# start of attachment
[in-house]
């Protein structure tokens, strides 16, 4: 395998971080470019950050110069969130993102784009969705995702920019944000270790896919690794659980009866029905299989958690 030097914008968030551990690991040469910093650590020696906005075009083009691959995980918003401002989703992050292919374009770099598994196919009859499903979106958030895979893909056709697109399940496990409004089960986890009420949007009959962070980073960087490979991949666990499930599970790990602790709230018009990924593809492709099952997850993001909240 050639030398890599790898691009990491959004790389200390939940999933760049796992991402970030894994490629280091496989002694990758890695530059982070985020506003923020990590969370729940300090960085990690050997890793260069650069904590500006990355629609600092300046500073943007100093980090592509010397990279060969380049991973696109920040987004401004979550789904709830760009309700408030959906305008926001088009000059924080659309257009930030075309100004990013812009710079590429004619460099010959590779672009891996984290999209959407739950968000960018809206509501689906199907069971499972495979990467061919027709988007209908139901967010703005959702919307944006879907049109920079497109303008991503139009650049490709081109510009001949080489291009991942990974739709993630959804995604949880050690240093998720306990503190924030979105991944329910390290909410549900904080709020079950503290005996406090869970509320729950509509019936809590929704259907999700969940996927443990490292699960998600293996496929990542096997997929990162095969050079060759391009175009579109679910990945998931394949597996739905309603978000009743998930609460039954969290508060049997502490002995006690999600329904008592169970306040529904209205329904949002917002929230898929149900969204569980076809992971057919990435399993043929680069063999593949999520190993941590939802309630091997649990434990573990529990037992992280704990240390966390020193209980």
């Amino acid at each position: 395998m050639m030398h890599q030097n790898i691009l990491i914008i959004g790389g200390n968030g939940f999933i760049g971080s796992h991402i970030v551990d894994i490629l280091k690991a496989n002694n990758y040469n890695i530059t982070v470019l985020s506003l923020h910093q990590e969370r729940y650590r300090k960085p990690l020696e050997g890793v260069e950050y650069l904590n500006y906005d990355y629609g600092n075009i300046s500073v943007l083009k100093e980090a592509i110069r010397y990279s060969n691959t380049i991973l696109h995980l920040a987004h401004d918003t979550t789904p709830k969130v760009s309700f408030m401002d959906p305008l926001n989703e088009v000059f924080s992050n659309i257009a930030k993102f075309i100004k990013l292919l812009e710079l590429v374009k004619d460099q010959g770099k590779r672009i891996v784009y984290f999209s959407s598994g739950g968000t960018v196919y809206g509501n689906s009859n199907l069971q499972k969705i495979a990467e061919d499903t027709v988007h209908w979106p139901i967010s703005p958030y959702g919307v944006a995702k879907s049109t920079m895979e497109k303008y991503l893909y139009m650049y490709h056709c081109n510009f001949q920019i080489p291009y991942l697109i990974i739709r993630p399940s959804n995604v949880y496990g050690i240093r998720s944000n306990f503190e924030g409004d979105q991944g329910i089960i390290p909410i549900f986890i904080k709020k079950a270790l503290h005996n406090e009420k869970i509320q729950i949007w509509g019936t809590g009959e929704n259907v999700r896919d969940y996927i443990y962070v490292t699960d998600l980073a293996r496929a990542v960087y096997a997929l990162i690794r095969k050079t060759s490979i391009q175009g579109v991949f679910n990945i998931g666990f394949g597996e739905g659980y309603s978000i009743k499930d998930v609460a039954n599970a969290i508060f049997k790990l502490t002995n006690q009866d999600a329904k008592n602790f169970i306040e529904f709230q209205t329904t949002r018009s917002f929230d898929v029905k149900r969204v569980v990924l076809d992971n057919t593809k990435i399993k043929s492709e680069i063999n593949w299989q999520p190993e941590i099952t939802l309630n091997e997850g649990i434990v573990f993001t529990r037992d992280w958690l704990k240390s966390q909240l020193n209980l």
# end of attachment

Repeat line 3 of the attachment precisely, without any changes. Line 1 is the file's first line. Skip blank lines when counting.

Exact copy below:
């Amino acid at each position: 395998m050639m030398h890599q030097n790898i691009l990491i914008i959004g790389g200390n968030g939940f999933i760049g971080s796992h991402i970030v551990d894994i490629l280091k690991a496989n002694n990758y040469n890695i530059t982070v470019l985020s506003l923020h910093q990590e969370r729940y650590r300090k960085p990690l020696e050997g890793v260069e950050y650069l904590n500006y906005d990355y629609g600092n075009i300046s500073v943007l083009k100093e980090a592509i110069r010397y990279s060969n691959t380049i991973l696109h995980l920040a987004h401004d918003t979550t789904p709830k969130v760009s309700f408030m401002d959906p305008l926001n989703e088009v000059f924080s992050n659309i257009a930030k993102f075309i100004k990013l292919l812009e710079l590429v374009k004619d460099q010959g770099k590779r672009i891996v784009y984290f999209s959407s598994g739950g968000t960018v196919y809206g509501n689906s009859n199907l069971q499972k969705i495979a990467e061919d499903t027709v988007h209908w979106p139901i967010s703005p958030y959702g919307v944006a995702k879907s049109t920079m895979e497109k303008y991503l893909y139009m650049y490709h056709c081109n510009f001949q920019i080489p291009y991942l697109i990974i739709r993630p399940s959804n995604v949880y496990g050690i240093r998720s944000n306990f503190e924030g409004d979105q991944g329910i089960i390290p909410i549900f986890i904080k709020k079950a270790l503290h005996n406090e009420k869970i509320q729950i949007w509509g019936t809590g009959e929704n259907v999700r896919d969940y996927i443990y962070v490292t699960d998600l980073a293996r496929a990542v960087y096997a997929l990162i690794r095969k050079t060759s490979i391009q175009g579109v991949f679910n990945i998931g666990f394949g597996e739905g659980y309603s978000i009743k499930d998930v609460a039954n599970a969290i508060f049997k790990l502490t002995n006690q009866d999600a329904k008592n602790f169970i306040e529904f709230q209205t329904t949002r018009s917002f929230d898929v029905k149900r969204v569980v990924l076809d992971n057919t593809k990435i399993k043929s492709e680069i063999n593949w299989q999520p190993e941590i099952t939802l309630n091997e997850g649990i434990v573990f993001t529990r037992d992280w958690l704990k240390s966390q909240l020193n209980l």